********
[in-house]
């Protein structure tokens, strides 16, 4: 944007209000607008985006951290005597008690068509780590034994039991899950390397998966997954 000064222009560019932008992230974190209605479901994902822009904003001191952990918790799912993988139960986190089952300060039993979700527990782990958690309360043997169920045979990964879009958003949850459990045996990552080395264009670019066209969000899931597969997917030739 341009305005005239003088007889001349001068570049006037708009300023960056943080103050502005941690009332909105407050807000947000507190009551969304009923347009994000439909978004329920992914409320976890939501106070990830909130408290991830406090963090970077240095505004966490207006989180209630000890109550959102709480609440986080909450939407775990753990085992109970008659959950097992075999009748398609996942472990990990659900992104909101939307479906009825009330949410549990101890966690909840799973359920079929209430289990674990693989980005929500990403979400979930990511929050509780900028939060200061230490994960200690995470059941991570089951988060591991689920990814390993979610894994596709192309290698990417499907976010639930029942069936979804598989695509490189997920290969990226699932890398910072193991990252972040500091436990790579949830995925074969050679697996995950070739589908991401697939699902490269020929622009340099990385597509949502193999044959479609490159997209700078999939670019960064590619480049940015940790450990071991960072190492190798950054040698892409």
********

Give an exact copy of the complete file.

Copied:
[in-house]
């Protein structure tokens, strides 16, 4: 944007209000607008985006951290005597008690068509780590034994039991899950390397998966997954 000064222009560019932008992230974190209605479901994902822009904003001191952990918790799912993988139960986190089952300060039993979700527990782990958690309360043997169920045979990964879009958003949850459990045996990552080395264009670019066209969000899931597969997917030739 341009305005005239003088007889001349001068570049006037708009300023960056943080103050502005941690009332909105407050807000947000507190009551969304009923347009994000439909978004329920992914409320976890939501106070990830909130408290991830406090963090970077240095505004966490207006989180209630000890109550959102709480609440986080909450939407775990753990085992109970008659959950097992075999009748398609996942472990990990659900992104909101939307479906009825009330949410549990101890966690909840799973359920079929209430289990674990693989980005929500990403979400979930990511929050509780900028939060200061230490994960200690995470059941991570089951988060591991689920990814390993979610894994596709192309290698990417499907976010639930029942069936979804598989695509490189997920290969990226699932890398910072193991990252972040500091436990790579949830995925074969050679697996995950070739589908991401697939699902490269020929622009340099990385597509949502193999044959479609490159997209700078999939670019960064590619480049940015940790450990071991960072190492190798950054040698892409």